In any case, to need to influence somebody you have to want something different from them. If you agree with what they are doing, and don’t want to change it, influence is meaningless. And here we reach a fundamental problem with the influence theory. Most of the time, Canada doesn’t actually have a different vision of the world from that of the United States or its other NATO allies. Imagine, for instance, that we thought that NATO’s posture vis-à-vis Russia was incorrect. Perhaps, sending troops to Latvia might make our allies listen more to us when we insisted that the posture must change. But we don’t think that the posture is incorrect. We don’t want to change it. In such circumstances, ‘influence’ is useless. If anybody imagines that by sending troops to Latvia, Canada will substantially change our allies’ policies on this or any other matter of significance, they are surely deluding themselves.

Crackpot theory no. 7: hearts and minds

The great Prussian strategist Karl von Clausewitz remarked that, ‘Kind-hearted people might of course think there was some ingenious way to disarm or defeat an enemy without too much bloodshed, and might imagine this is the true goal of the art of war. Pleasant as it sounds, it is a fallacy that must be exposed: war is such a dangerous business that the mistakes which come from kindness are the very worst.’

For Clausewitz, the primary aim of war was the destruction of the enemy’s armed forces, and there was only one sure method of achieving this objective: combat. In recent years, however, Western military forces have attempted to do what Clausewitz warned against – defeat the enemy ‘without too much bloodshed’. Following the failure of initial counterinsurgency efforts in Iraq, counterinsurgency theorists convinced NATO leaders that the key to victory in Afghanistan  was a ‘whole of government’ approach. Military force would be combined with humanitarian aid and economic development projects, which would win the ‘hearts and minds’ of Aghans and persuade them to support the Afghan government and NATO rather than the Taliban. NATO would win not by killing people but by being nice to them.

How has this theory worked out in practice?

Not very well, is the answer.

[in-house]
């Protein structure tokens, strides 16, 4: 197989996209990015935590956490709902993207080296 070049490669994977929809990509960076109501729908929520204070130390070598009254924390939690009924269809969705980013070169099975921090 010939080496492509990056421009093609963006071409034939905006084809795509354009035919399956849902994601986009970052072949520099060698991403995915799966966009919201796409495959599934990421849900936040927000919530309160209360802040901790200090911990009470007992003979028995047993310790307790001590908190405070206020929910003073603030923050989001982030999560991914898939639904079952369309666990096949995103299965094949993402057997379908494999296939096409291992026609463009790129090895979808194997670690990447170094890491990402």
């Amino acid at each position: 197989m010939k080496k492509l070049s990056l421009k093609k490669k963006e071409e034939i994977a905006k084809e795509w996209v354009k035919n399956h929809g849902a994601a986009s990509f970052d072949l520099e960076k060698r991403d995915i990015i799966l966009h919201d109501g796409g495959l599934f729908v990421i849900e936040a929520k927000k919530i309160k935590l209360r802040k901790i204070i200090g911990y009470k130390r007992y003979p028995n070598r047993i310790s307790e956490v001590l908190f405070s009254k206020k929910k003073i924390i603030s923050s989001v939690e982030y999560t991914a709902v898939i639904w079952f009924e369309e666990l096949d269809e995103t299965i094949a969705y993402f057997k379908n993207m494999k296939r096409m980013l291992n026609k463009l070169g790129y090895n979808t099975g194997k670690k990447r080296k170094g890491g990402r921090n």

John Sopko, Special Inspector General for Afghanistan Reconstruction (SIGAR), is responsible for auditing the $113 billion which the United States has spent on reconstruction in Afghanistan. Citing SIGAR’s new quarterly report to the US Congress, the latest update sent out by his office contains a particularly eye-popping statement:

Since 2003, USAID has spent at least $2.3 billion on stability programs in Afghanistan. The findings of a USAID-contracted, third-party evaluation program on the impacts of its stabilization projects raise worrying questions. The MISTI [Measuring Impacts of Stabilization Initiatives] program reported, for example, that villages receiving USAID stability projects scored lower on stability—an aggregate measure of whether the projects strengthened perceptions of good governance and effective service delivery—than similar villages that received no such assistance. And some villages reportedly under Taliban control that received USAID stability projects subsequently showed greater pro-Taliban support.

Why was this? According to SIGAR’s quarterly report, USAID says that raised expectations are to blame. Aid projects tend to raise villagers’ hopes of an improved quality of life. When their expectations ae not fully met, they become embittered.

There may be something to this explanation, but I’m not sure that it is the whole story. After all, it begs the question of why the projects fail to meet expectations. I would not be surprised if that is because the projects are often ill-conceived, disrupt existing practices and power structures, and are driven by perceived short-term security needs rather than the real requirements of local inhabitants.